This question might not really be considered appropriate for mathoverflow.net but I'll risk asking it and apologize in advance if I have commited a booboo. It is often said that in NF one can prove the existence of infinite sets without the help of any special axiom of infinity. Now Tarski's definition of an infinite set (which includes more sets than Dedekind's definition when the axiom of choice is not available) states that a set X is infinite just in case there exists a nonempty set T of subsets of X such that if we are given any element u of T there is an element v of T which is a proper subset of u. In order to prove that even the universal set V is infinite one would need to exhibit a specific nonempty subcllection V* of V which is certified to be a set in NF and is such that for every element y of V* there is an element z of V* which is a proper subset of y. I have never seen a specific example of such a set V* and cannot think of how to define one. Note that most infinite subcollections of V are not sets in NF because of the stratification requirements. Is there (an example of) such a V* and if not how can one really say that NF proves the existence of infinite sets?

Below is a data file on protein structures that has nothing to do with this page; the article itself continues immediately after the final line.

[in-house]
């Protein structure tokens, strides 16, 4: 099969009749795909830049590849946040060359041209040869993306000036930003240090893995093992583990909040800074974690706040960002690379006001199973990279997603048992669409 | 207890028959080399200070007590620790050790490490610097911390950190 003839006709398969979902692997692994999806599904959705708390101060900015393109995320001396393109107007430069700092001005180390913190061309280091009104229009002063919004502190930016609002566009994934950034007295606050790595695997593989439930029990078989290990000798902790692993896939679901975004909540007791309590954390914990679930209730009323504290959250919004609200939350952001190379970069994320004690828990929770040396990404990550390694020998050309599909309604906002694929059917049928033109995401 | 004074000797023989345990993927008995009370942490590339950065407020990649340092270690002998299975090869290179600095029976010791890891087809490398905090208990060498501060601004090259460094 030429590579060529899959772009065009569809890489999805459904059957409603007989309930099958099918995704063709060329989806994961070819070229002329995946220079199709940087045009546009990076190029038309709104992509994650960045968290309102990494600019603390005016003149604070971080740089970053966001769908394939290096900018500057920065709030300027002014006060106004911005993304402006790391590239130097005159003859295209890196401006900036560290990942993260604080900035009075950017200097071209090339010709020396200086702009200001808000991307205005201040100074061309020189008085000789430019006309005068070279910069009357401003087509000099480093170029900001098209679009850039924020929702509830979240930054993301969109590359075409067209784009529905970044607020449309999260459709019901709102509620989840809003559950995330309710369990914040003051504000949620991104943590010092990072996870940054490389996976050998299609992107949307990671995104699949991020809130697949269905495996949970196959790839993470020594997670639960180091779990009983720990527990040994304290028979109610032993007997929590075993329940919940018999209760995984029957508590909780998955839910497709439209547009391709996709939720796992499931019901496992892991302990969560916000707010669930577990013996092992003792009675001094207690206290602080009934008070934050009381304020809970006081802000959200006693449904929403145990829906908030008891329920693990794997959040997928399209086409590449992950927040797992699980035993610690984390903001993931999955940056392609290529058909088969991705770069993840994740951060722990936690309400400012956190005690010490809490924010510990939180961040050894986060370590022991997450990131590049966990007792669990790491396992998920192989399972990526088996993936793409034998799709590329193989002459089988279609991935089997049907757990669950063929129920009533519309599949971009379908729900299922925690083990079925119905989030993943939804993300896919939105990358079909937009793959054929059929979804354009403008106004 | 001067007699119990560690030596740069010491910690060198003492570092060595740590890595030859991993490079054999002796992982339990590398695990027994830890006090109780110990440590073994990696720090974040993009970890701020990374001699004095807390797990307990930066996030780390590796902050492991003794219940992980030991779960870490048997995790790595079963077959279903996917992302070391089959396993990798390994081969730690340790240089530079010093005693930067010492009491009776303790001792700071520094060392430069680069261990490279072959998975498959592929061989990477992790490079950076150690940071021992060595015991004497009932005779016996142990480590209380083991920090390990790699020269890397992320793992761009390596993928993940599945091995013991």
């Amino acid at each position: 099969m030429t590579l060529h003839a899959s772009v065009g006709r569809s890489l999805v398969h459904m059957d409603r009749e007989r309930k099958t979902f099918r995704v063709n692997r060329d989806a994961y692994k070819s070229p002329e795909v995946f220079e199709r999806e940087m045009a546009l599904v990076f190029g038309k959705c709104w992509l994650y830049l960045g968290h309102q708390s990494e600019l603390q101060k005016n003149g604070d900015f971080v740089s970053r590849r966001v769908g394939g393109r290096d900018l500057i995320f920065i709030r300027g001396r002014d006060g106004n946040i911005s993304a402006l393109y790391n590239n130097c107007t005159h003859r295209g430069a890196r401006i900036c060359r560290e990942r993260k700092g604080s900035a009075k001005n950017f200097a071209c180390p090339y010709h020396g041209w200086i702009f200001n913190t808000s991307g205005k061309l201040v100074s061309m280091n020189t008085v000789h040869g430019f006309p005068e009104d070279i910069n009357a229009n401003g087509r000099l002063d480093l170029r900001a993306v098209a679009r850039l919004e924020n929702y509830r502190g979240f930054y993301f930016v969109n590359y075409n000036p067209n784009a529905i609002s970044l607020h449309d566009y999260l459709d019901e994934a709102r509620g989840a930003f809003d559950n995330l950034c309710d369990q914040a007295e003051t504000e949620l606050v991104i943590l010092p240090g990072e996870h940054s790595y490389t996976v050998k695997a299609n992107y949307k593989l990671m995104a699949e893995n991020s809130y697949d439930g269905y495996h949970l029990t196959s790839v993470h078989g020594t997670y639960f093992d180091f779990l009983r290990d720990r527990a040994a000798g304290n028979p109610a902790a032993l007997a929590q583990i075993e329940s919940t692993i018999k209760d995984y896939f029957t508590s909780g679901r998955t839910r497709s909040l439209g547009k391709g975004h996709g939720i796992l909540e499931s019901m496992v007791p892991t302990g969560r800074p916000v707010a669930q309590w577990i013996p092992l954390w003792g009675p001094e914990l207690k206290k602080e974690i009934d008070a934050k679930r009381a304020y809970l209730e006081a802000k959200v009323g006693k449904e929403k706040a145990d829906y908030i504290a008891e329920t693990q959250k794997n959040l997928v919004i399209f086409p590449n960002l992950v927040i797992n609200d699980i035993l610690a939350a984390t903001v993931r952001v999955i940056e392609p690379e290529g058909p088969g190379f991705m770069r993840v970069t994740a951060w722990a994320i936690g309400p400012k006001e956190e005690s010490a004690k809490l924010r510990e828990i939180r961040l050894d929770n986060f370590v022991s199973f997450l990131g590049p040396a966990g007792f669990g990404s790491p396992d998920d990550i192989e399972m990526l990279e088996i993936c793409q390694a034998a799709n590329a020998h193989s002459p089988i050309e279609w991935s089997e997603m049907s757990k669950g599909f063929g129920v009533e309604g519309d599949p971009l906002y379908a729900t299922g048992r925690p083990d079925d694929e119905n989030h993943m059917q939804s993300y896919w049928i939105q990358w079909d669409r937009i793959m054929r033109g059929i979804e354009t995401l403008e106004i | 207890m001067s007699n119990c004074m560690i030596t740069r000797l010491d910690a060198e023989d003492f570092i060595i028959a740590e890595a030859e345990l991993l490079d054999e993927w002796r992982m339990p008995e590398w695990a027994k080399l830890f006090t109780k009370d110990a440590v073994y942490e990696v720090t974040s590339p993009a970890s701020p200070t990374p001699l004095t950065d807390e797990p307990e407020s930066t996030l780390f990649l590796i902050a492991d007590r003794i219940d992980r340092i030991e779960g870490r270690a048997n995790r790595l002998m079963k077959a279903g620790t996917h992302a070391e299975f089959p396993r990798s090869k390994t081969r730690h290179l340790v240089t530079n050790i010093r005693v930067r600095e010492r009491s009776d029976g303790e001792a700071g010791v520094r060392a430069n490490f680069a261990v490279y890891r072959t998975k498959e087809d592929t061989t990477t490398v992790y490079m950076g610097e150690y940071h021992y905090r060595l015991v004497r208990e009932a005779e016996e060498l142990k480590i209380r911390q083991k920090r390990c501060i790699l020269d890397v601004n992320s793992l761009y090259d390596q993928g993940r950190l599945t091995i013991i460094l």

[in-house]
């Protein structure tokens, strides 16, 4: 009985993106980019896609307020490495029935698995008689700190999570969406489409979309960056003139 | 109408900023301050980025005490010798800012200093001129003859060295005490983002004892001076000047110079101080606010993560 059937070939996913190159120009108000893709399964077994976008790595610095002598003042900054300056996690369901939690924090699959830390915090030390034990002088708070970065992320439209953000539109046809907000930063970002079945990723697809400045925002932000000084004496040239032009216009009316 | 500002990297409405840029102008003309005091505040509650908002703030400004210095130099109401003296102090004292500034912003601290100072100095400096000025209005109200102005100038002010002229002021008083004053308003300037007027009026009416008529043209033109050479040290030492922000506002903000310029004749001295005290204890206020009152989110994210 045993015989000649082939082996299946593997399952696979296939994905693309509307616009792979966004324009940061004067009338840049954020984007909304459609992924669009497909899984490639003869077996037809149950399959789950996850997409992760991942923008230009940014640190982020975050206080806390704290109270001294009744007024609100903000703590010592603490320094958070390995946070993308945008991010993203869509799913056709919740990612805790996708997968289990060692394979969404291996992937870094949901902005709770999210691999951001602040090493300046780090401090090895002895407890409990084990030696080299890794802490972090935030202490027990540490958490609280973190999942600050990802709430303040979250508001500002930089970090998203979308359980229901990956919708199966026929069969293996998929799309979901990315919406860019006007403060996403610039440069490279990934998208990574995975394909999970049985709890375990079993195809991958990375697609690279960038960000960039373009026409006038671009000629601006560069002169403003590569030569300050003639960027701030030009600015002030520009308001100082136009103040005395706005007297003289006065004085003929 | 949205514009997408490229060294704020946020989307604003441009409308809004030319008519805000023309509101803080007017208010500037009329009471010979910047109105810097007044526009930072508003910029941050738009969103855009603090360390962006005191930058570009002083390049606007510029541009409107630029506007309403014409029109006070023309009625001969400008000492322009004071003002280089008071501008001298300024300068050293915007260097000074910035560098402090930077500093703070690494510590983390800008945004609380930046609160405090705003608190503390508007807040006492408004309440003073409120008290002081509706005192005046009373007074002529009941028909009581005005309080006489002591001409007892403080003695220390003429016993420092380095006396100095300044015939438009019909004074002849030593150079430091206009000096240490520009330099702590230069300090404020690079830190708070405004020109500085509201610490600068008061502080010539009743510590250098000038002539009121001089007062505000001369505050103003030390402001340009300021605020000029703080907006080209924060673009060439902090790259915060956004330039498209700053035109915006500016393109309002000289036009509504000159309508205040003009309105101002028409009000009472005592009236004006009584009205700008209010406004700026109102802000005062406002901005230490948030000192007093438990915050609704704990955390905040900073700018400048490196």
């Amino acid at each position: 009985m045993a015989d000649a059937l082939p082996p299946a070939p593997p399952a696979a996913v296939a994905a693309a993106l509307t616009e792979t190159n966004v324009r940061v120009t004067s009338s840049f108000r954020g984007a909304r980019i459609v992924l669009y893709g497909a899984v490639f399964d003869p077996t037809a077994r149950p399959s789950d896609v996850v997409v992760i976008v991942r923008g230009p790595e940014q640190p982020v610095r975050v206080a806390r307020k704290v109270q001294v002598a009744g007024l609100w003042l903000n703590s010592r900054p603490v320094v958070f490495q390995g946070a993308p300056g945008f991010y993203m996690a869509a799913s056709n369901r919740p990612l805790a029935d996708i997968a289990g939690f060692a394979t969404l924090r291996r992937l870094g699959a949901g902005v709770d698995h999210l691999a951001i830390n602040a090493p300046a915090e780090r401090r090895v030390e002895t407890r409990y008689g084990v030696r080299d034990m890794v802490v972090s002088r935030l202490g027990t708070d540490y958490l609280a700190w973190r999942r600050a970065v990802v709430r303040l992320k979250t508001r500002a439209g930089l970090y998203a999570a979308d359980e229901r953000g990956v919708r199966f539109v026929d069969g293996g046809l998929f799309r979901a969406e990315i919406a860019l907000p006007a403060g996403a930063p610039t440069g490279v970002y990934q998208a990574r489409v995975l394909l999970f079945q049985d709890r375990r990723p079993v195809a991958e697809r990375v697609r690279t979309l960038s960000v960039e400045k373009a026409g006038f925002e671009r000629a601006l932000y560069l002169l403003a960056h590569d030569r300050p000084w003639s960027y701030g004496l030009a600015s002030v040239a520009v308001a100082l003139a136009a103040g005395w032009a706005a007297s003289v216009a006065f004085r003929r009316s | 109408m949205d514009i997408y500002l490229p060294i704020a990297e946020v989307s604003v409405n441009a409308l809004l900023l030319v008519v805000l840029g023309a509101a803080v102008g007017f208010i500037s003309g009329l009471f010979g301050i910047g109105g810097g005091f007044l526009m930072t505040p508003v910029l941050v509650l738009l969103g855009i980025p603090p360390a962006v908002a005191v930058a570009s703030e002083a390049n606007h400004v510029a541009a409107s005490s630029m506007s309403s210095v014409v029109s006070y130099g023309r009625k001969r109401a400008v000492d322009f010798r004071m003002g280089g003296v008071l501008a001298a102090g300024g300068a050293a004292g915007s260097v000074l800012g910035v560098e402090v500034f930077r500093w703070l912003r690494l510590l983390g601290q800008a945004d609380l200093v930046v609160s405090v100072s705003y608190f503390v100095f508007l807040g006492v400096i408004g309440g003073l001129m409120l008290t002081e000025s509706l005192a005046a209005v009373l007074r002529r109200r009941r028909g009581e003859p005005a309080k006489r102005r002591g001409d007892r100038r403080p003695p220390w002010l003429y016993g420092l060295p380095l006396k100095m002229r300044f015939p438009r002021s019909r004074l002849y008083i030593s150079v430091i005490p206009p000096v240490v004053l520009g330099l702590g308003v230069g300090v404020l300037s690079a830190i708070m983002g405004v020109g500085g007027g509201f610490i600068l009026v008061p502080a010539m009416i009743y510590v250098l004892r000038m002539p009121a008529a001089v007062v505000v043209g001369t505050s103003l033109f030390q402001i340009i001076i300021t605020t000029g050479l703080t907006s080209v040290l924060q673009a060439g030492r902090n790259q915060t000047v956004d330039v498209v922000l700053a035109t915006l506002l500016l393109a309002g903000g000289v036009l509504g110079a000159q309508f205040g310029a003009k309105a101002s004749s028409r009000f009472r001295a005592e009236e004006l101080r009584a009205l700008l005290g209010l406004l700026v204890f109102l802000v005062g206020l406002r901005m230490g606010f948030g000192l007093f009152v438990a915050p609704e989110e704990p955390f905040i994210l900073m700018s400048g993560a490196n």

One can give stratified definitions for individual FregeRussell natural numbers, and then so too for the set $\mathbb{N}$ of all FregeRussell naturals, so that exists in NF. One can then check that the set $$\mathcal{T} = \{X\subseteq\mathbb{N} : \exists n\in\mathbb{N} (X = \mathbb{N}\setminus\{0,\dots,n\})\}$$ has a stratified definition, and so it too provably exists in NF. This $\mathcal{T}$ is the obvious candidate for witnessing that $\mathbb{N}$ is Tarskiinfinite; we just need to know that NF proves it has the desired property. The only sticking point for that would be showing that $$\mathbb{N}\setminus\{0,\dots,n+1\} \subsetneq \mathbb{N}\setminus\{0,\dots,n\}$$ for all $n$, and specifically that the inclusion really is proper, i.e. that none of our FregeRussell naturals is empty. But this is where Specker's 1953 heavy lifting comes into play; namely, his proof that the universe $V$ cannot be wellordered also implies that it is "Fregeinfinite," i.e. $\forall n\in\mathbb{N} (V\notin n)$, because NF can prove that all Fregefinite sets are wellordered. In turn, the fact that $V\notin n$ forall $n$ can be used to show that $n\ne\emptyset$ for all $n$, as required.